on AbeBooks

or eBay or


(affil links)

A. For good adhesion you must avoid an immersion layer, so put your steel into the bath "live". I would also recommend you use a strike - either Woods nickel or some other metal. I would suggest you may want to consider a cyanide strike process and this will give better adhesion. I believe you can still get platinum cyanide baths, but if not, use nickel, copper or silver, then plate with non-cyanide platinum. you may also want to heat treat the stainless steel after giving it a strike to ensure there is no hydrogen entrapment that will affect your adhesion

trevor crichton
Trevor Crichton
R&D practical scientist
Chesham, Bucks, UK

A. Brush electroplating is a process will selectively plate areas of larger pieces and platinum is one of the many metals that can be deposited by this method.

Your application seems pretty straight forward but we would need to know more information such as to the thickness, and the number of parts you are interested in plating in order to provide you with any more details.

Chris Helwig
- Valencia, California

Platinum plating for high voltage (~1000V) electrophoresis

Q. Hello,

I'm a research engineer in a biophyics lab and I'm interested in plating small (1cm^2) electrodes with platinum for a high voltage electrophoresis application - separation of DNA in a conductive gel matrix (such as agarose or polyacrylamide with Tris Borate EDTA buffer) for biotechnology applications. From past experiments with solid Pt electrodes I expect the required current densities during operation of the plated electrodes to be on the order of 50mA/cm^2. I would like to achieve a coating that is as durable as possible, as the electrodes will need to be cleaned regularly. I am also interested in plating Pt-black, as the higher surface area might offer advantages, though this is not a critical requirement.

I've spent the past month experimenting with hexachloroplatinic acid and tetraammine (5Q) plating baths to plate platinum onto stainless steel (hexachloroplatinic acid) and copper (5Q bath). I've had the best success with the 5Q tetraamine bath, which I have prepared according to a paper published by W. J. Basirun (Studies of platinum electroplating baths Part IV: Deposits on copper from Q bath. W.J. Basirun et. al. J. Appl. Electrochemistry, 26 (1996) 873-880): 26mM Pt(NH3)HPO4 + ~30mM sodium phosphate buffer, buffered with NaOH to pH10.4 at 95C. My bath is 40mL of this solution in a 60mL glass beaker [beakers on eBay or Amazon affil links] sitting on top of a stirring hot plate, with stirring effected by a teflon-encased magnetic stir bar and the temperature is kept between 92 - 96C (approximately).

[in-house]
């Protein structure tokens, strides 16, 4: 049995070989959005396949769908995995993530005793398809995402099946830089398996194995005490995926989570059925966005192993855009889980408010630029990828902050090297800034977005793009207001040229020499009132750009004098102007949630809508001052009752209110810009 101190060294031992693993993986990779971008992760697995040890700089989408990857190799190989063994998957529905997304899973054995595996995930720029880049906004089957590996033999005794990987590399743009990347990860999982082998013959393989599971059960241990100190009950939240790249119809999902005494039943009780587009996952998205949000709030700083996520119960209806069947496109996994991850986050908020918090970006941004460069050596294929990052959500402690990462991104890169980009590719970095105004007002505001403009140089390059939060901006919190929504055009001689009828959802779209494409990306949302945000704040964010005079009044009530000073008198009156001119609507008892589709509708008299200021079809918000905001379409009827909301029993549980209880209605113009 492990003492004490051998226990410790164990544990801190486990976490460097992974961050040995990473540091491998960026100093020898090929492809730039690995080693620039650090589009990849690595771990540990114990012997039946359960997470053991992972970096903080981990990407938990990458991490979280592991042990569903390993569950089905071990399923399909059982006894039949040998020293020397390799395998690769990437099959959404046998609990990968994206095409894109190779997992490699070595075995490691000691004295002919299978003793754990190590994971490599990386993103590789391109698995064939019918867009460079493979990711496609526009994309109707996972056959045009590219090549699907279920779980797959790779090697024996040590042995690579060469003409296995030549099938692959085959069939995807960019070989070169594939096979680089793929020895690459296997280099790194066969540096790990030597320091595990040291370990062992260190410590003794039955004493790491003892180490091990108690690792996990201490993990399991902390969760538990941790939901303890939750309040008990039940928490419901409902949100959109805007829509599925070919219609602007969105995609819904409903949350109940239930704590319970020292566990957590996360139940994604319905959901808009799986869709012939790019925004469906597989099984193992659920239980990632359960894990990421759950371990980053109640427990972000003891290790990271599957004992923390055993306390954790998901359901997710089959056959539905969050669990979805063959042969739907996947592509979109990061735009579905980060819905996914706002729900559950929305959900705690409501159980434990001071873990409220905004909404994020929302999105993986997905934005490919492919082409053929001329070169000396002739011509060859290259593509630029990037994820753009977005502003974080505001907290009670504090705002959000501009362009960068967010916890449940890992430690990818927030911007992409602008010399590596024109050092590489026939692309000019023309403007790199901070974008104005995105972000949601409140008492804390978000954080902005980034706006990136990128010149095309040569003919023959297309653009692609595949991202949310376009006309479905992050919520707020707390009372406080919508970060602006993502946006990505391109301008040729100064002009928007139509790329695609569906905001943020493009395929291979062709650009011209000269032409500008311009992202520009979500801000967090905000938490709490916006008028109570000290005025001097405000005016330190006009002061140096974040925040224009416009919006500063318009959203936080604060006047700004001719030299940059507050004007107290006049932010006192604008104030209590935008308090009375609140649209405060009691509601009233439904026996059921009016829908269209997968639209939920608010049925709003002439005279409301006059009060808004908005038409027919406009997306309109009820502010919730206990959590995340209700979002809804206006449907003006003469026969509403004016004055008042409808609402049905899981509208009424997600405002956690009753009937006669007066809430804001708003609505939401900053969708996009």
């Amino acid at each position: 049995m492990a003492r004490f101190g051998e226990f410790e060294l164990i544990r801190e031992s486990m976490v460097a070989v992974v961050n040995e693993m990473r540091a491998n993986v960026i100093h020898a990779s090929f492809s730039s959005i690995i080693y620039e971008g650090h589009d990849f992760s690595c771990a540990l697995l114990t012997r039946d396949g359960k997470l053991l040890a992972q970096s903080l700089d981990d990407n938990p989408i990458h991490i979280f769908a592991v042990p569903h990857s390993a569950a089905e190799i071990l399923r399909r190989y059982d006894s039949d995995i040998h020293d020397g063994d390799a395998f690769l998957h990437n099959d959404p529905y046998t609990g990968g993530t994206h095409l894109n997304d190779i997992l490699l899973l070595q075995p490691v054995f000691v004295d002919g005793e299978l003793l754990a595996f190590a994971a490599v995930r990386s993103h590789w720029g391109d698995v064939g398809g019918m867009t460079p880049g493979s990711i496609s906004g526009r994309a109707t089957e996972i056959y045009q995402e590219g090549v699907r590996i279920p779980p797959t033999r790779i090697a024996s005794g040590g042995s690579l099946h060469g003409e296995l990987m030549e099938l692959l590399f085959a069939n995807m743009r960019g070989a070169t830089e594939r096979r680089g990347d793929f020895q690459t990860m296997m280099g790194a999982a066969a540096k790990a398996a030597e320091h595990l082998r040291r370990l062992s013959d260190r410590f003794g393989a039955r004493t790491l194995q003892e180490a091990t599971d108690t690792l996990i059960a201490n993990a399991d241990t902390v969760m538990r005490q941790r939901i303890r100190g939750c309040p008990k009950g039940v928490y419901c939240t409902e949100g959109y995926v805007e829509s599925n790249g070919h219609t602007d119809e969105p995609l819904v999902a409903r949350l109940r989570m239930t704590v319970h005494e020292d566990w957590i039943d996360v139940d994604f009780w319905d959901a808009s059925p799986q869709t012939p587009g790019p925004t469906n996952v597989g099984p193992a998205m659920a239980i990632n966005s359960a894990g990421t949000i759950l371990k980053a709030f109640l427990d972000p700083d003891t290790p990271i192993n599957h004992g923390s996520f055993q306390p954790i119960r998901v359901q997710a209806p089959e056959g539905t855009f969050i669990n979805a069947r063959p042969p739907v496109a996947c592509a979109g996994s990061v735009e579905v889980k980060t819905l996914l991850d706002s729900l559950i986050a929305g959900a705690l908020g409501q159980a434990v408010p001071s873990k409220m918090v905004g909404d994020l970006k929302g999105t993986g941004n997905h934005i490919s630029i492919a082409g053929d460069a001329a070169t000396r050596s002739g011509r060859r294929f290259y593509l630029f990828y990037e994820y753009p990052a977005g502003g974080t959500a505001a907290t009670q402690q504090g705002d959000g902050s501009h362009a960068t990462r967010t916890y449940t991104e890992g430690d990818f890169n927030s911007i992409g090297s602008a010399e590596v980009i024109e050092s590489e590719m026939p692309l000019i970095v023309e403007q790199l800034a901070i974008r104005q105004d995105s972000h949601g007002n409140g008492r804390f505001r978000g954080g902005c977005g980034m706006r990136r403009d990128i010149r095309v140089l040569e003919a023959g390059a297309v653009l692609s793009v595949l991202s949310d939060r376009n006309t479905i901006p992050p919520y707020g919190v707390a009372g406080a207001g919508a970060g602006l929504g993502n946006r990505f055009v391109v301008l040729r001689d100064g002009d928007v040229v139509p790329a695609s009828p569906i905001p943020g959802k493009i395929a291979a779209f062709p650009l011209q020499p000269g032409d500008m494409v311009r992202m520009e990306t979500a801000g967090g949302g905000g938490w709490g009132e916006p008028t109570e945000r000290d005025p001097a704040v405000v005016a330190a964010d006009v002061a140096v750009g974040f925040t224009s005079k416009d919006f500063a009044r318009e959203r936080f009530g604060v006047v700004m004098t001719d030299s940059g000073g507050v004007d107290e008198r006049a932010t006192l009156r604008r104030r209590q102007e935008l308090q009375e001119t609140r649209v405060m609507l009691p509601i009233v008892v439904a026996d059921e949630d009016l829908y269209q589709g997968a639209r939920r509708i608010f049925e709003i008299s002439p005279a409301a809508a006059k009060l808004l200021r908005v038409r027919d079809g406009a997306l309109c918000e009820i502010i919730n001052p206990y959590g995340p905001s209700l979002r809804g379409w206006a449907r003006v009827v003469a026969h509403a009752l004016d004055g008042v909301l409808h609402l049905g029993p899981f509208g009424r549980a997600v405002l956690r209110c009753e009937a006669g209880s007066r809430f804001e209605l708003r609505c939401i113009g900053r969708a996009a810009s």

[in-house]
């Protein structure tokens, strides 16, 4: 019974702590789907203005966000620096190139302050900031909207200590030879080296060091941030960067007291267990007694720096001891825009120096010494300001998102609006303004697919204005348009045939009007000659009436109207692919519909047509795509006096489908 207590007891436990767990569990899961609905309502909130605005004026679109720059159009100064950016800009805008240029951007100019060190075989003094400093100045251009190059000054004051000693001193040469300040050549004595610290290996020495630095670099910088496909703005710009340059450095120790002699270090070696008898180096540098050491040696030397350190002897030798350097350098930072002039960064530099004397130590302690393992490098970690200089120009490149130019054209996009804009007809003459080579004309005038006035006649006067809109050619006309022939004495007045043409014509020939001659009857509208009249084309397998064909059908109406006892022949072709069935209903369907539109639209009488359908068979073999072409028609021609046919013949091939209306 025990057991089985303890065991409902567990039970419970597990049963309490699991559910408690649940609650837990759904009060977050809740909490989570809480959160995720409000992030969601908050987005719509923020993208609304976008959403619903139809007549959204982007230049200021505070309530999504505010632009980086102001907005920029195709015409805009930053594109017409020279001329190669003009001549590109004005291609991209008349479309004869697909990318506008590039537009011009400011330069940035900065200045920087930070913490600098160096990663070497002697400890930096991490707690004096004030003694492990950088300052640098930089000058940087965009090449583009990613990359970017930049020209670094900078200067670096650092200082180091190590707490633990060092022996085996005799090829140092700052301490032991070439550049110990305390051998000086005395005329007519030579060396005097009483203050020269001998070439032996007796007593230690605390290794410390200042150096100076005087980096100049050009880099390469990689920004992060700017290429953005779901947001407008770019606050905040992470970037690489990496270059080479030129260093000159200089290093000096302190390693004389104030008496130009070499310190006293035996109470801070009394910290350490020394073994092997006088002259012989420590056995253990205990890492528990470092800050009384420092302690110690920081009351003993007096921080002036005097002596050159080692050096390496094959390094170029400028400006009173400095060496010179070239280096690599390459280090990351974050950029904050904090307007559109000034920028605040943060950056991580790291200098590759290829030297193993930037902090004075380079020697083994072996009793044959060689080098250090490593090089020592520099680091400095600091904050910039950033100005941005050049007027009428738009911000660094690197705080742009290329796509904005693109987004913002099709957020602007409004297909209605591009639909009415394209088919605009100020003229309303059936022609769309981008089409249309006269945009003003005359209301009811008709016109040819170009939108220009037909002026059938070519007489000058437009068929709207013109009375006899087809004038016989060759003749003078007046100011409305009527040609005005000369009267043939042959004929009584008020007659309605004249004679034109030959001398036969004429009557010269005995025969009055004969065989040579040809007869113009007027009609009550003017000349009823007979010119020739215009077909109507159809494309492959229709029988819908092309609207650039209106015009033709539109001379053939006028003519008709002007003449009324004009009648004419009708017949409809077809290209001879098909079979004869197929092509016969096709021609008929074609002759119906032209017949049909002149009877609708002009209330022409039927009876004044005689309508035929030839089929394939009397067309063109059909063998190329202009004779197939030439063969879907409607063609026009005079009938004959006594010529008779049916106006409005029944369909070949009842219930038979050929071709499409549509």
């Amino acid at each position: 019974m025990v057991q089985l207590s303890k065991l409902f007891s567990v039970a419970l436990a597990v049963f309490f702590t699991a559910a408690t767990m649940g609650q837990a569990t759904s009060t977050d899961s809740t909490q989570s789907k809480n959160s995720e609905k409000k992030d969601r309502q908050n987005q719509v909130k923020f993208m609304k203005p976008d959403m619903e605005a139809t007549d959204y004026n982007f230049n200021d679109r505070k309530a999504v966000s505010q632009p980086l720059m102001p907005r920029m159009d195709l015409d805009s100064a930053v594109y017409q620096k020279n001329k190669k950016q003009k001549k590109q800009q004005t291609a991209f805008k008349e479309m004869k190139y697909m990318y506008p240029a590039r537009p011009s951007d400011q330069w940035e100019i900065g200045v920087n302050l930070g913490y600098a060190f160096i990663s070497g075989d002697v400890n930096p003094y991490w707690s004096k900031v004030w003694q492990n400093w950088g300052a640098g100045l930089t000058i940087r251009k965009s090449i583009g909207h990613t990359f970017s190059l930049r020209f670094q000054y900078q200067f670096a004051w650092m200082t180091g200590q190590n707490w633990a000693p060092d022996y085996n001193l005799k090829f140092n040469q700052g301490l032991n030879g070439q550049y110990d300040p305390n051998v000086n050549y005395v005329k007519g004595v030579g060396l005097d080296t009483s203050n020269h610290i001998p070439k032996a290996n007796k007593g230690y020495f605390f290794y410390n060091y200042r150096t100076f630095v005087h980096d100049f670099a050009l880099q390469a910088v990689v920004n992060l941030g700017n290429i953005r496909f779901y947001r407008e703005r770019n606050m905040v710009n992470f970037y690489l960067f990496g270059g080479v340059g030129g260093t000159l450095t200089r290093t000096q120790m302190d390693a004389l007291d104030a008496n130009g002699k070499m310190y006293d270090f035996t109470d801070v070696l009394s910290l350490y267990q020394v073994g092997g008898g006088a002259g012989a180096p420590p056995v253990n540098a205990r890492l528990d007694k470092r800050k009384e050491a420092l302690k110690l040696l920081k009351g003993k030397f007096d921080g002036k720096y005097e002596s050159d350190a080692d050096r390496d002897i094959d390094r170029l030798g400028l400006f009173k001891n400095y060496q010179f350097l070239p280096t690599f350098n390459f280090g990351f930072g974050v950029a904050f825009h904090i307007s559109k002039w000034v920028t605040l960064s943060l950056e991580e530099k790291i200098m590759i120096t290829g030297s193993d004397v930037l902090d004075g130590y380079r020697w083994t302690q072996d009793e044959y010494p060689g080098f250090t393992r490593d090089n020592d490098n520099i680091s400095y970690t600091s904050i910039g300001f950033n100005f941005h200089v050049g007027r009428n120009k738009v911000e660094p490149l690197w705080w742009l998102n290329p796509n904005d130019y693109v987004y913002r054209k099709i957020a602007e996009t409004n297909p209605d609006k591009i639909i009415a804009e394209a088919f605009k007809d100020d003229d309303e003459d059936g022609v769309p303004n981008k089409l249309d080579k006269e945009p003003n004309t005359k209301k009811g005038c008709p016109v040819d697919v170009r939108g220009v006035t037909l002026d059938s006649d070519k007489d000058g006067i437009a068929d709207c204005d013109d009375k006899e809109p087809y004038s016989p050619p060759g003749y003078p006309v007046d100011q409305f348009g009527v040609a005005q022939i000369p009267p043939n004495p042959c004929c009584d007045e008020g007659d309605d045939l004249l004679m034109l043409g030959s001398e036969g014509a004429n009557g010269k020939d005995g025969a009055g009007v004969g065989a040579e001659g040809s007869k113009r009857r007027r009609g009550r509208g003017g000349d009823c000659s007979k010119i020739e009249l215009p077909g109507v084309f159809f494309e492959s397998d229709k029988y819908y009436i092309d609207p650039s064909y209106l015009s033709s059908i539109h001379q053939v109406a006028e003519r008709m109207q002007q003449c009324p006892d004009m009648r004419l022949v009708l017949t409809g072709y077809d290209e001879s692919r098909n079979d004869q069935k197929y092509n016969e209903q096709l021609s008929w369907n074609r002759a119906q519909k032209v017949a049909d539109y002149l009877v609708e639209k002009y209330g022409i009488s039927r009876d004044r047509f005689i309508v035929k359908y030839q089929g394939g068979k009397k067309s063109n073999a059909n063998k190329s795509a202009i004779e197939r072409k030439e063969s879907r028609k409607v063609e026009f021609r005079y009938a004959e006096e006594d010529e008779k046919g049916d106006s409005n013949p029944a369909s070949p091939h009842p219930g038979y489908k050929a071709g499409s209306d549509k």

My electrodes are paddle-shaped pieces of copper (99.6%) waterjet cut from 0.015" thick shimstock and are approximately 0.5cm x 1.5cm. I prepare the surface by sanding with 1200 grit emery paper, washing with ethanol, and then electropolishing in phosphoric acid (522g/L) at ~2V for 10 minutes (current density ~40mA/cm^2) until the surface is shiny. I then rinse in deionized water, dry with N2 and immerse in the plating bath.

I use a piece of platinum wire as a counter electrode, bent in a saw-tooth shaped ring surrounding the copper working electrode at a distance of ~2cm. I do not have a reference electrode and merely apply a potential from an adjustable supply across the two electrodes, and monitor the voltage and current with multimeters. I have used this configuration to deposit both shiny (1.9 - 2.4V) and black (2.3 - 2.5V) platinum with good success - the adhesion is very good and the plate is difficult to remove. However, when I run the electrodes in a strong salt solution at ~40mA/cm^2 (2.5X TBE to achieve high currents at ~30V, for testing) I notice that there are small blue nodules left on the surface of the plated electrode. These deposits are the colour of copper sufate and I am certain that they are ionized copper from the underlying metal. If I can stop these deposits from appearing, I think I will have accomplished what I need to for this proof-of-concept design.

I have a number of questions that I have not been able to answer by looking through literature. I have little knowledge of chemistry, electrochemistry in particular, but I have found your site quite useful thus far and I would like to thank you in advance for any assistance.

In no particular order...

1. What is the 'efficiency' of a bath, in terms of the amount of Pt that can be plated out of it, compared to the amount of Pt it contains, if such a number exists? Is there a surefire way to tell that you've depleted your solution?

2. Is there something inherently uncontrollable about using a two electrode system? If so I'd appreciate any advice on setting up a three electrode system.

3. Are there tricks to ensuring that the plated Pt will have no cracks through to the base metal, if I am not worried about the appearance of the finish? Do alternate layers of Pt black / shiny Pt help?

4. Does operating the plated electrode at high voltages and currents cause damage to the plating? (We currently use solid Pt wire electrodes [the standard for such instruments] and have not had problems with electrode breakdown.)